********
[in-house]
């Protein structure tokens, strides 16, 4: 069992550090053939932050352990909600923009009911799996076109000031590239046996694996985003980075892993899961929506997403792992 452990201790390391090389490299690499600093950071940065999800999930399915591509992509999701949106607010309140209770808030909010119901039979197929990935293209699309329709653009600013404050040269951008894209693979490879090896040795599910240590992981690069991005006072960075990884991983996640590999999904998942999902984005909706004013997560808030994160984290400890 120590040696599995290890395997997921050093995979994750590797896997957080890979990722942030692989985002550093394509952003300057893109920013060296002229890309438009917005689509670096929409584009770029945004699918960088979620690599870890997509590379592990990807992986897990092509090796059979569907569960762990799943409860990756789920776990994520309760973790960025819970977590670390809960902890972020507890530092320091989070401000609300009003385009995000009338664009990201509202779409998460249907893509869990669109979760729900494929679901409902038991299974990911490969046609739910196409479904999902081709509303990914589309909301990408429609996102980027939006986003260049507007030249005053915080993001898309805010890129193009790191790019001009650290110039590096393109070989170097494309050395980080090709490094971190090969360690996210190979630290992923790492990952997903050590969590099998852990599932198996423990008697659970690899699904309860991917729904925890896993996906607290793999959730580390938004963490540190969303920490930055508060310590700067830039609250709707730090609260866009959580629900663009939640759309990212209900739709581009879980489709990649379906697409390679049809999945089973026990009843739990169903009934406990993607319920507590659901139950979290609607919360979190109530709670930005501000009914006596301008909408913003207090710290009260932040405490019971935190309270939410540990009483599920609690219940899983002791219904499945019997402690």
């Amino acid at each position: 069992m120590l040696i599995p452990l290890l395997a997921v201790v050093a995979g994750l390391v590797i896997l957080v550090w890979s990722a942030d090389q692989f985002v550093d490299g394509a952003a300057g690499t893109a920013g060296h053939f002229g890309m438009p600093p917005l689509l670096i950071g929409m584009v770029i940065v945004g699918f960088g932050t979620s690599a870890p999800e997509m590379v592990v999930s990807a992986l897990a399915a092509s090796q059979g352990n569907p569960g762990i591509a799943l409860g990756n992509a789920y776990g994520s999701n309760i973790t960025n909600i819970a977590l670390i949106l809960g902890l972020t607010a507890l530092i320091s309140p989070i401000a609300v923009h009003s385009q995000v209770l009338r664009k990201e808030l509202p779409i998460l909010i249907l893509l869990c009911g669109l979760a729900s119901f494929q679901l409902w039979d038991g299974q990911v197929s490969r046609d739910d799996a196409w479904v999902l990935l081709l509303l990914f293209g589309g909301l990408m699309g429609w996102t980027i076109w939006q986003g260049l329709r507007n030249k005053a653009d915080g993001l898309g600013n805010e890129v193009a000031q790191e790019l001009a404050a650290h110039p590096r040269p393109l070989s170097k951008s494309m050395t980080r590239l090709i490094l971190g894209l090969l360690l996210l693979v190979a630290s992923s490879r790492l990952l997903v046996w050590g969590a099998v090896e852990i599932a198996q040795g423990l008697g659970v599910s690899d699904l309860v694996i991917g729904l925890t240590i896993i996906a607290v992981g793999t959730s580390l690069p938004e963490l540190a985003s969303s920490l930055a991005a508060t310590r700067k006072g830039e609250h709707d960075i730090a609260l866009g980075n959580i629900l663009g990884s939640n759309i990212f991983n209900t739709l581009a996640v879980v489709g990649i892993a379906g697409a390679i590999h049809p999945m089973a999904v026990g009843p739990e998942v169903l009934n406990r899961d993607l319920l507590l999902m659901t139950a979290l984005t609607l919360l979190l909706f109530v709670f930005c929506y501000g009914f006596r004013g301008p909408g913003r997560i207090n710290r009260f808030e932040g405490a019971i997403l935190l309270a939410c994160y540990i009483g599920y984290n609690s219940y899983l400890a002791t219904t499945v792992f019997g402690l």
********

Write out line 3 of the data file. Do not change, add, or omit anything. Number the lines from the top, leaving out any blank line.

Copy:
């Amino acid at each position: 069992m120590l040696i599995p452990l290890l395997a997921v201790v050093a995979g994750l390391v590797i896997l957080v550090w890979s990722a942030d090389q692989f985002v550093d490299g394509a952003a300057g690499t893109a920013g060296h053939f002229g890309m438009p600093p917005l689509l670096i950071g929409m584009v770029i940065v945004g699918f960088g932050t979620s690599a870890p999800e997509m590379v592990v999930s990807a992986l897990a399915a092509s090796q059979g352990n569907p569960g762990i591509a799943l409860g990756n992509a789920y776990g994520s999701n309760i973790t960025n909600i819970a977590l670390i949106l809960g902890l972020t607010a507890l530092i320091s309140p989070i401000a609300v923009h009003s385009q995000v209770l009338r664009k990201e808030l509202p779409i998460l909010i249907l893509l869990c009911g669109l979760a729900s119901f494929q679901l409902w039979d038991g299974q990911v197929s490969r046609d739910d799996a196409w479904v999902l990935l081709l509303l990914f293209g589309g909301l990408m699309g429609w996102t980027i076109w939006q986003g260049l329709r507007n030249k005053a653009d915080g993001l898309g600013n805010e890129v193009a000031q790191e790019l001009a404050a650290h110039p590096r040269p393109l070989s170097k951008s494309m050395t980080r590239l090709i490094l971190g894209l090969l360690l996210l693979v190979a630290s992923s490879r790492l990952l997903v046996w050590g969590a099998v090896e852990i599932a198996q040795g423990l008697g659970v599910s690899d699904l309860v694996i991917g729904l925890t240590i896993i996906a607290v992981g793999t959730s580390l690069p938004e963490l540190a985003s969303s920490l930055a991005a508060t310590r700067k006072g830039e609250h709707d960075i730090a609260l866009g980075n959580i629900l663009g990884s939640n759309i990212f991983n209900t739709l581009a996640v879980v489709g990649i892993a379906g697409a390679i590999h049809p999945m089973a999904v026990g009843p739990e998942v169903l009934n406990r899961d993607l319920l507590l999902m659901t139950a979290l984005t609607l919360l979190l909706f109530v709670f930005c929506y501000g009914f006596r004013g301008p909408g913003r997560i207090n710290r009260f808030e932040g405490a019971i997403l935190l309270a939410c994160y540990i009483g599920y984290n609690s219940y899983l400890a002791t219904t499945v792992f019997g402690l």